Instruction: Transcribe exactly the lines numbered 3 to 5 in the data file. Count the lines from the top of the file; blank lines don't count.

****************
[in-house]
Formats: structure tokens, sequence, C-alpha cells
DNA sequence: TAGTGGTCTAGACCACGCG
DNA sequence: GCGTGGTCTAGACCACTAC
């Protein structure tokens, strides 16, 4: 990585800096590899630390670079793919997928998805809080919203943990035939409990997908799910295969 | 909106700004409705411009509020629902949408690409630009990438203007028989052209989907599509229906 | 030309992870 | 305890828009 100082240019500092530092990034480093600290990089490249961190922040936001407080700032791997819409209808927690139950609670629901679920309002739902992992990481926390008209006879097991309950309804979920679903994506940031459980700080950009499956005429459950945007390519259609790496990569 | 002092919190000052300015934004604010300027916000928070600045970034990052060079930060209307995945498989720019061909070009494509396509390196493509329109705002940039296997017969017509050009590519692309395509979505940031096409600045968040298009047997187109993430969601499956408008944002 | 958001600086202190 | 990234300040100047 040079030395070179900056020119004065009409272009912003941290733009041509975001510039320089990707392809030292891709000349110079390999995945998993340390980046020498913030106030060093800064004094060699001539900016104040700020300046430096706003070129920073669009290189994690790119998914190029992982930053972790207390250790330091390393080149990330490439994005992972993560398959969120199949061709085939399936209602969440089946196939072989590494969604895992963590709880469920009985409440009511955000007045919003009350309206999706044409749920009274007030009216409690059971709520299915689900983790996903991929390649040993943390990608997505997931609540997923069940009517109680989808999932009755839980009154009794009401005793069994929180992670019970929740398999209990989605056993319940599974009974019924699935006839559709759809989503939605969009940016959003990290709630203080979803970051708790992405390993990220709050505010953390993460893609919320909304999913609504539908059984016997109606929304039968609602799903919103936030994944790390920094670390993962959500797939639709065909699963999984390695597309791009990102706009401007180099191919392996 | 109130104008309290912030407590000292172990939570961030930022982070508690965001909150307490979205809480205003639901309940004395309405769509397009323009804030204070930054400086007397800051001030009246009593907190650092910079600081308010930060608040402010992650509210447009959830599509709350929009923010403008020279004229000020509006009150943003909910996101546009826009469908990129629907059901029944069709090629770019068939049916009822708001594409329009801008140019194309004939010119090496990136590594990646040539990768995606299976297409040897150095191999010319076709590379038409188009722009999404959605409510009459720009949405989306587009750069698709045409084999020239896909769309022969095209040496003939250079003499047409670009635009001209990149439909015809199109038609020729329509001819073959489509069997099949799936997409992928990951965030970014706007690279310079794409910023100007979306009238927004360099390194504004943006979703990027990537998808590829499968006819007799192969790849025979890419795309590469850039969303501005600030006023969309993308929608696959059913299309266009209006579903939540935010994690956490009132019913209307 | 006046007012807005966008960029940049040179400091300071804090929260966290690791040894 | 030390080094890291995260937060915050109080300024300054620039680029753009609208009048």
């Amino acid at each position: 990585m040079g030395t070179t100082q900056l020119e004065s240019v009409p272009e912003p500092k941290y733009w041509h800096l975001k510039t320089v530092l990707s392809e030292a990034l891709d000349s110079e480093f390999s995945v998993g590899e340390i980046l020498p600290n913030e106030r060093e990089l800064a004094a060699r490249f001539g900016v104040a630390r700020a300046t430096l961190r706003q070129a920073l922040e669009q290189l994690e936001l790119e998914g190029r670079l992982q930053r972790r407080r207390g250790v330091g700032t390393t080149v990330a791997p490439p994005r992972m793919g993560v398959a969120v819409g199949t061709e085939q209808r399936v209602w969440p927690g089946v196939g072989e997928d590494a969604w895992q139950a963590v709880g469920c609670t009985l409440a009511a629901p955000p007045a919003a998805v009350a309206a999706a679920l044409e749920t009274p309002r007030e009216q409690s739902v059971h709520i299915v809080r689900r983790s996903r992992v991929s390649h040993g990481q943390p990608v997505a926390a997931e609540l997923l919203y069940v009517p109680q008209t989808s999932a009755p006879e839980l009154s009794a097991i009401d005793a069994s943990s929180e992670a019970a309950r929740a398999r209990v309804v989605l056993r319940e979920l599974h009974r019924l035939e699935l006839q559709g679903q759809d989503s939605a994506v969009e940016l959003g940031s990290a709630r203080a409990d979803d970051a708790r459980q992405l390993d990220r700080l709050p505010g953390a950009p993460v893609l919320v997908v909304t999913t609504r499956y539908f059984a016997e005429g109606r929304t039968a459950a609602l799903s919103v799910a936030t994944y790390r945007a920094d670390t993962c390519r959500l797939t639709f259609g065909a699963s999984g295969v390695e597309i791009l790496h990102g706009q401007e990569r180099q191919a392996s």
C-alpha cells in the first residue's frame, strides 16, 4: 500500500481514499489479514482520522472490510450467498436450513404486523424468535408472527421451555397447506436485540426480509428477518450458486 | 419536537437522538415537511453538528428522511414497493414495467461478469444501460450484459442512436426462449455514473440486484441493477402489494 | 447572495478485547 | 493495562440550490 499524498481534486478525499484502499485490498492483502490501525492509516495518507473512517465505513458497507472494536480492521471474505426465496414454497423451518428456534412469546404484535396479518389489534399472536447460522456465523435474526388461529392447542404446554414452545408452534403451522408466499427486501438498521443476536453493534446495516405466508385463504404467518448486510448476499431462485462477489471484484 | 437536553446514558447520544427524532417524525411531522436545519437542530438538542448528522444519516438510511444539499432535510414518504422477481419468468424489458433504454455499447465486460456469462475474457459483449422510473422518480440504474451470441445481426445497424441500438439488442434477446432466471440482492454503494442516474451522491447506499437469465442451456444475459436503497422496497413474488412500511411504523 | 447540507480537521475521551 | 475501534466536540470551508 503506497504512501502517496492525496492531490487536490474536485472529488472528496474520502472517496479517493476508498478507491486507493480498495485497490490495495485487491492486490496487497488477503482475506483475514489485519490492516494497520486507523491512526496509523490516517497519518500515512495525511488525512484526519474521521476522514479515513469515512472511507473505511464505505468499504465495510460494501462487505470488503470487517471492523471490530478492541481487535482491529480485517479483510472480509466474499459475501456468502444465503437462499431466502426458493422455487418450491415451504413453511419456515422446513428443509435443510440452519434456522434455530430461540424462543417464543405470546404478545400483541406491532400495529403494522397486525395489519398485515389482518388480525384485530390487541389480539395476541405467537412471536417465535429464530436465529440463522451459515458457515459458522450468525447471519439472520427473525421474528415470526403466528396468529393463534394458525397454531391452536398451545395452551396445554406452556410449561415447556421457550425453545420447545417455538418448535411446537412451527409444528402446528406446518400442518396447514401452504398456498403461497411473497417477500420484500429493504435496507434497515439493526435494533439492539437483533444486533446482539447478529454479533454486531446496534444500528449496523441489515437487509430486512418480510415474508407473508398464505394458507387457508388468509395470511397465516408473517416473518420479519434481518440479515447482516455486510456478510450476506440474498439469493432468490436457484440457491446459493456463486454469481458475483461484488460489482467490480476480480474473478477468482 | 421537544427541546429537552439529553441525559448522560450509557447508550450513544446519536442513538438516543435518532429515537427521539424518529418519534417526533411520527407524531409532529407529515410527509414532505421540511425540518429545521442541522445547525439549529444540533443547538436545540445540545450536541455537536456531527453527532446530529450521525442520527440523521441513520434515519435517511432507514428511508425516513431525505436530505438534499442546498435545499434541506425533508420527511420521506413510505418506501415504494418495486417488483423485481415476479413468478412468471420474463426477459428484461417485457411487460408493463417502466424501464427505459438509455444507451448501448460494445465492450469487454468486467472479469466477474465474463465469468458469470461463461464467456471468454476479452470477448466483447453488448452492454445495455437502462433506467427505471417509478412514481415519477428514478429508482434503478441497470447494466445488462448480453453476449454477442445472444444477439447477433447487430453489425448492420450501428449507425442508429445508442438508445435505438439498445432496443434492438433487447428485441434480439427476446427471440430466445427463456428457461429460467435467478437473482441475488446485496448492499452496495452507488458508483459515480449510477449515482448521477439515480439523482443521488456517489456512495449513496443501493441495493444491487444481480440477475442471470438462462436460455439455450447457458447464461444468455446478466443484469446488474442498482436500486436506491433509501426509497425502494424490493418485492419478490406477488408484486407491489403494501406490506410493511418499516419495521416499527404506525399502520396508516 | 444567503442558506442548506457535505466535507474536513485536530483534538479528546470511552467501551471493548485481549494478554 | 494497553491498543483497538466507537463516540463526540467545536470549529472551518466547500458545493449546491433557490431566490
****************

DNA sequence: TAGTGGTCTAGACCACGCG
DNA sequence: GCGTGGTCTAGACCACTAC
């Protein structure tokens, strides 16, 4: 990585800096590899630390670079793919997928998805809080919203943990035939409990997908799910295969 | 909106700004409705411009509020629902949408690409630009990438203007028989052209989907599509229906 | 030309992870 | 305890828009 100082240019500092530092990034480093600290990089490249961190922040936001407080700032791997819409209808927690139950609670629901679920309002739902992992990481926390008209006879097991309950309804979920679903994506940031459980700080950009499956005429459950945007390519259609790496990569 | 002092919190000052300015934004604010300027916000928070600045970034990052060079930060209307995945498989720019061909070009494509396509390196493509329109705002940039296997017969017509050009590519692309395509979505940031096409600045968040298009047997187109993430969601499956408008944002 | 958001600086202190 | 990234300040100047 040079030395070179900056020119004065009409272009912003941290733009041509975001510039320089990707392809030292891709000349110079390999995945998993340390980046020498913030106030060093800064004094060699001539900016104040700020300046430096706003070129920073669009290189994690790119998914190029992982930053972790207390250790330091390393080149990330490439994005992972993560398959969120199949061709085939399936209602969440089946196939072989590494969604895992963590709880469920009985409440009511955000007045919003009350309206999706044409749920009274007030009216409690059971709520299915689900983790996903991929390649040993943390990608997505997931609540997923069940009517109680989808999932009755839980009154009794009401005793069994929180992670019970929740398999209990989605056993319940599974009974019924699935006839559709759809989503939605969009940016959003990290709630203080979803970051708790992405390993990220709050505010953390993460893609919320909304999913609504539908059984016997109606929304039968609602799903919103936030994944790390920094670390993962959500797939639709065909699963999984390695597309791009990102706009401007180099191919392996 | 109130104008309290912030407590000292172990939570961030930022982070508690965001909150307490979205809480205003639901309940004395309405769509397009323009804030204070930054400086007397800051001030009246009593907190650092910079600081308010930060608040402010992650509210447009959830599509709350929009923010403008020279004229000020509006009150943003909910996101546009826009469908990129629907059901029944069709090629770019068939049916009822708001594409329009801008140019194309004939010119090496990136590594990646040539990768995606299976297409040897150095191999010319076709590379038409188009722009999404959605409510009459720009949405989306587009750069698709045409084999020239896909769309022969095209040496003939250079003499047409670009635009001209990149439909015809199109038609020729329509001819073959489509069997099949799936997409992928990951965030970014706007690279310079794409910023100007979306009238927004360099390194504004943006979703990027990537998808590829499968006819007799192969790849025979890419795309590469850039969303501005600030006023969309993308929608696959059913299309266009209006579903939540935010994690956490009132019913209307 | 006046007012807005966008960029940049040179400091300071804090929260966290690791040894 | 030390080094890291995260937060915050109080300024300054620039680029753009609208009048």